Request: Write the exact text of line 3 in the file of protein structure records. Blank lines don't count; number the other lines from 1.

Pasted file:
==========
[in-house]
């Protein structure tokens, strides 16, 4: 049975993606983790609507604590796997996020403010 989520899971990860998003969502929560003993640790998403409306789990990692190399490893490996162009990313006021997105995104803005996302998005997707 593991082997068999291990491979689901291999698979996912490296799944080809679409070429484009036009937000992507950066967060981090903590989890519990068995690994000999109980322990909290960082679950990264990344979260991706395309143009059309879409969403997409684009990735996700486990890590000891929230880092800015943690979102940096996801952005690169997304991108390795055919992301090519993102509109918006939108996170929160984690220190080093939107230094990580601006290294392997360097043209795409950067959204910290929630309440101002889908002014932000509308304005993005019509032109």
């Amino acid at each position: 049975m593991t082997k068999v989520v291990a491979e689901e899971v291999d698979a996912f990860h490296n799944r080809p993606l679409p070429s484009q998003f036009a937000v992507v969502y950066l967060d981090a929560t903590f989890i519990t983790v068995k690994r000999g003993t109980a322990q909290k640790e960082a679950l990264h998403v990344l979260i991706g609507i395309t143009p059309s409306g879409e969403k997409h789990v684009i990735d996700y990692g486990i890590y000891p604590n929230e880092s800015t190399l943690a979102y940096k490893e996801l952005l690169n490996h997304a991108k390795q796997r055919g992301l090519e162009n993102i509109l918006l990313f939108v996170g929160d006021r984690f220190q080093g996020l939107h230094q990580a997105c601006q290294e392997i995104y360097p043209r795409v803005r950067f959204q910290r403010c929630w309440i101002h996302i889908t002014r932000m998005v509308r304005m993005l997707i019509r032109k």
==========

């Amino acid at each position: 049975m593991t082997k068999v989520v291990a491979e689901e899971v291999d698979a996912f990860h490296n799944r080809p993606l679409p070429s484009q998003f036009a937000v992507v969502y950066l967060d981090a929560t903590f989890i519990t983790v068995k690994r000999g003993t109980a322990q909290k640790e960082a679950l990264h998403v990344l979260i991706g609507i395309t143009p059309s409306g879409e969403k997409h789990v684009i990735d996700y990692g486990i890590y000891p604590n929230e880092s800015t190399l943690a979102y940096k490893e996801l952005l690169n490996h997304a991108k390795q796997r055919g992301l090519e162009n993102i509109l918006l990313f939108v996170g929160d006021r984690f220190q080093g996020l939107h230094q990580a997105c601006q290294e392997i995104y360097p043209r795409v803005r950067f959204q910290r403010c929630w309440i101002h996302i889908t002014r932000m998005v509308r304005m993005l997707i019509r032109k």